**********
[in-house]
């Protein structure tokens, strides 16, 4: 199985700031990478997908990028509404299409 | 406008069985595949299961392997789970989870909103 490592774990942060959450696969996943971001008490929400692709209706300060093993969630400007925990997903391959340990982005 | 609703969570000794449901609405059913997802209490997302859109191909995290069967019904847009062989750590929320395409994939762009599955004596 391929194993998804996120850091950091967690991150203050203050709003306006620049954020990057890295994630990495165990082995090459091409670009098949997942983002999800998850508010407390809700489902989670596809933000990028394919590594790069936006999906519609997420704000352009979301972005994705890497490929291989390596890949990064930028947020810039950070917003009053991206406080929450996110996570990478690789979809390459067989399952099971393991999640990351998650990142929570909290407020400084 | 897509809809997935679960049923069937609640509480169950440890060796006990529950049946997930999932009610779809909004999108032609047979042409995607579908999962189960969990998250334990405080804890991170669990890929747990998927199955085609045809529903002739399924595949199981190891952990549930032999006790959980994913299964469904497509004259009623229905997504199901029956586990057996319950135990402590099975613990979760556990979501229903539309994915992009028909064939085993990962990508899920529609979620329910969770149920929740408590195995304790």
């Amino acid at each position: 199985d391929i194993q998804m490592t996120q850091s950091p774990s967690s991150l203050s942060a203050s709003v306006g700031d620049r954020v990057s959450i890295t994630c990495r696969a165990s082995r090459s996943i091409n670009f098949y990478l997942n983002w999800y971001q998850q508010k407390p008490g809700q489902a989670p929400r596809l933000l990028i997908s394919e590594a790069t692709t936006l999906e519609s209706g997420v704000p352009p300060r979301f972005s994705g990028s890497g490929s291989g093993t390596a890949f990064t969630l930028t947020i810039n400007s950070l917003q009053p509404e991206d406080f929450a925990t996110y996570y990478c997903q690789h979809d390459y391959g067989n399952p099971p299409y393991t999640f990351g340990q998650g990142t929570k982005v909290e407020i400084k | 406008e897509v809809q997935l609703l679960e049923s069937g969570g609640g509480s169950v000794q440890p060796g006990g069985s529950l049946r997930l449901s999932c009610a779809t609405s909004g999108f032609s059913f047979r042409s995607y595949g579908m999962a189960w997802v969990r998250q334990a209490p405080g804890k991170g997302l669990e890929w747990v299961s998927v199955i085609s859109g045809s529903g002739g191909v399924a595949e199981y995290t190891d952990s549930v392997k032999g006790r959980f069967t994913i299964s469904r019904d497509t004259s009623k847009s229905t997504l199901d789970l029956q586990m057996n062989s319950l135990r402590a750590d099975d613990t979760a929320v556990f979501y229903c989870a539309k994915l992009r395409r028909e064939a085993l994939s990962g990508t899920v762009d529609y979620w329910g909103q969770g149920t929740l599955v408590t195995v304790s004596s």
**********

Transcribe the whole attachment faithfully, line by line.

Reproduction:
[in-house]
């Protein structure tokens, strides 16, 4: 199985700031990478997908990028509404299409 | 406008069985595949299961392997789970989870909103 490592774990942060959450696969996943971001008490929400692709209706300060093993969630400007925990997903391959340990982005 | 609703969570000794449901609405059913997802209490997302859109191909995290069967019904847009062989750590929320395409994939762009599955004596 391929194993998804996120850091950091967690991150203050203050709003306006620049954020990057890295994630990495165990082995090459091409670009098949997942983002999800998850508010407390809700489902989670596809933000990028394919590594790069936006999906519609997420704000352009979301972005994705890497490929291989390596890949990064930028947020810039950070917003009053991206406080929450996110996570990478690789979809390459067989399952099971393991999640990351998650990142929570909290407020400084 | 897509809809997935679960049923069937609640509480169950440890060796006990529950049946997930999932009610779809909004999108032609047979042409995607579908999962189960969990998250334990405080804890991170669990890929747990998927199955085609045809529903002739399924595949199981190891952990549930032999006790959980994913299964469904497509004259009623229905997504199901029956586990057996319950135990402590099975613990979760556990979501229903539309994915992009028909064939085993990962990508899920529609979620329910969770149920929740408590195995304790």
């Amino acid at each position: 199985d391929i194993q998804m490592t996120q850091s950091p774990s967690s991150l203050s942060a203050s709003v306006g700031d620049r954020v990057s959450i890295t994630c990495r696969a165990s082995r090459s996943i091409n670009f098949y990478l997942n983002w999800y971001q998850q508010k407390p008490g809700q489902a989670p929400r596809l933000l990028i997908s394919e590594a790069t692709t936006l999906e519609s209706g997420v704000p352009p300060r979301f972005s994705g990028s890497g490929s291989g093993t390596a890949f990064t969630l930028t947020i810039n400007s950070l917003q009053p509404e991206d406080f929450a925990t996110y996570y990478c997903q690789h979809d390459y391959g067989n399952p099971p299409y393991t999640f990351g340990q998650g990142t929570k982005v909290e407020i400084k | 406008e897509v809809q997935l609703l679960e049923s069937g969570g609640g509480s169950v000794q440890p060796g006990g069985s529950l049946r997930l449901s999932c009610a779809t609405s909004g999108f032609s059913f047979r042409s995607y595949g579908m999962a189960w997802v969990r998250q334990a209490p405080g804890k991170g997302l669990e890929w747990v299961s998927v199955i085609s859109g045809s529903g002739g191909v399924a595949e199981y995290t190891d952990s549930v392997k032999g006790r959980f069967t994913i299964s469904r019904d497509t004259s009623k847009s229905t997504l199901d789970l029956q586990m057996n062989s319950l135990r402590a750590d099975d613990t979760a929320v556990f979501y229903c989870a539309k994915l992009r395409r028909e064939a085993l994939s990962g990508t899920v762009d529609y979620w329910g909103q969770g149920t929740l599955v408590t195995v304790s004596s």